| Small-Screen Jabber 5-11 September | | delicious | digg | reddit | newsvine | google | technorati- | Louise Bolotin's blog | login to post comments |

Amazon's Hand Of God Q&A

Posted by Mark Searby | Fri, 04/09/2015 - 13:21

By Mark Searby

Amazon has become a real force of nature in the television entertainment arena since it started up its own studios. The hugely successful Transparent was the breakout hit (a Golden Globe winner as well), so to follow that up Amazon has been commissioning TV shows based on the public responses to pilot episodes. Hand Of God was one such pilot last year, and after critical and commercial success it was green lit for 10 episodes to air in 2015.

Hand Of God centres on Judge Pernell Harris (Ron Perlman), a hard-living law bending man, who suffers a breakdown and goes on a vigilante quest to find the man who raped his daughter-in-law. Pernell starts to have “visions” and “messages” from his comatose son that he believes are sent from God. Is he inspired or is he insane?

To promote the full season, Amazon UK hired One Marylebone, an ex-Holy Trinity Church (see what they did there!) to screen episode 2 of Hand Of God. Following the episode screening was a Q&A with some of the cast and crew. Screenjabber was there to hear what Perlman, Dana Delany, Alona Tal, Marc Forster and Ben Watkins had to say...

Ron, what did you find interesting about your character Pernell Harris? And how difficult is it to play a character that is defined by being rational that is increasingly acting irrationally?
Just the notion of me being naked in the fountain was intriguing. I couldn’t believe a group of people who wanted the show to have a future would start out like that. The thing that intrigued and scared me was his state emotionally juxtaposed against who he had been. That scared me. When I first met Mark [Forster – Executive producer & director] and Ben [Watkins – Creator & Executive Producer] I shared with them my thoughts “I’m not sure I’m up to this. What do you think?” They looked at each other and said “We are game if you are”. So that empowered me to play the character.

Watkins: While I was writing the show, especially the pilot, there were times when I would write a good scene and leave it as it was or take it to where my instinct was going, which was riskier. I made the decision to do what scared me. Then Ron was saying “I really want this role, but it terrifies me”. That was the clincher for us.

Ben, what was your inspiration for this show?
There are a lot of themes that I wanted to tackle. The original inspiration was a fascination I had with zealotry and people who are fanatics. I was thinking of these characters throughout history who become fanatics and it seems as if a certain power comes with that. They are operating on a higher level and it doesn’t matter if it’s religion or politics. But at the same time there are consequences in their personal lives or to the people around them. That fascination didn’t stop with the people who are fanatics but also how society responded to them. When you deal with some that is singularly focussed to the point of obsession it can make you very uncomfortable. If you look at that throughout history what society tends to do is marginalise those people. I realised the way they are labelled is very extreme, you either turn them into a hero or you turn them into a villain. Sometimes with the same person those two labels get applied. I found that very interesting especially as the truth is somewhere in-between.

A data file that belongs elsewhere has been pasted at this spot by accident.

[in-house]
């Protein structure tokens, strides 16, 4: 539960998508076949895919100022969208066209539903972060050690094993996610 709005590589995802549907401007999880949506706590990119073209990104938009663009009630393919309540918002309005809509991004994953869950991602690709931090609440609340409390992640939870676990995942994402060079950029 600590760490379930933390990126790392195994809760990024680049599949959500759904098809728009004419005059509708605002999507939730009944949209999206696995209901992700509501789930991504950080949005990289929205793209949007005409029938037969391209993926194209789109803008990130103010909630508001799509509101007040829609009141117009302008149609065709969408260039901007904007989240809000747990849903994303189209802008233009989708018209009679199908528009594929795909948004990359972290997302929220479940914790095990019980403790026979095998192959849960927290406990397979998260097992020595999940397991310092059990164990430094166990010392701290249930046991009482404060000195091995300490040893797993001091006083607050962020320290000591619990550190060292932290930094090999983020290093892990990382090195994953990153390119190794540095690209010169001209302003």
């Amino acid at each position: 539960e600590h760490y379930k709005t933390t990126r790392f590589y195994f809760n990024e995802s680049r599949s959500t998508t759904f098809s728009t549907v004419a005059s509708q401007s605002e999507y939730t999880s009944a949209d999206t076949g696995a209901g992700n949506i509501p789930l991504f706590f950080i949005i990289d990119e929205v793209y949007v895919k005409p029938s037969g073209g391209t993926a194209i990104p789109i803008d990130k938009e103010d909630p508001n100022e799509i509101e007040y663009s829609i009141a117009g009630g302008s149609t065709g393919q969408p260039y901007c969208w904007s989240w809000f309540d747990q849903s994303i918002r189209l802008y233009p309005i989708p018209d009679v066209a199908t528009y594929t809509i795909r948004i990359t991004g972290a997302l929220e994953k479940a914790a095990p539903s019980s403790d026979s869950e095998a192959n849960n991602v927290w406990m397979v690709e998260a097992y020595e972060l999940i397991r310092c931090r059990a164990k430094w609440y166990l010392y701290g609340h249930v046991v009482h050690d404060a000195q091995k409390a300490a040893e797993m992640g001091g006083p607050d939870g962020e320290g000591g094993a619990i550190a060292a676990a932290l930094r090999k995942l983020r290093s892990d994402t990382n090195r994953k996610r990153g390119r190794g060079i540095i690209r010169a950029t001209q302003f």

Alona, you have worked with Russell Crowe, Mark Wahlberg and more. So what’s it like working with Ron Perlman?
Like heaven. His personality came to work every day and it set the tone for everybody. I don’t want to sound cliché, but it was a joy. It was fun. I wanted to have more scenes, but the scenes we did have were pretty intense. I don’t enjoy spitting in Ron’s face. It wasn’t fun.

RP: I want to thank Marc Forster for making her spit in my face many times.

BW: We had a moment there where we had the perfect spit in the face shot. Alona came to Marc and said “I don’t feel like I really go that one”.

AT: The truth is I was really hoping they would give up on that scene.

Ron, this show really came about because of Sons Of Anarchy coming to an end. Can you tell us more about that?
I got into this addictive state from working on Sons Of Anarchy. I began to understand the affect network television was having on the expansiveness of storytelling. I came to realise this one moment in TV evolution was this new found competition. It wasn’t advertisement driven so you could expand on the story. When I knew Sons Of Anarchy was coming to a close I, actively, wanted to keep the party going. One of the early scripts I read was Hand Of God. I said “Oh my god! This is beyond even what I could have imagined”. It tackled the subject of religion in an evangelical based country. It became an obsession to find it a home.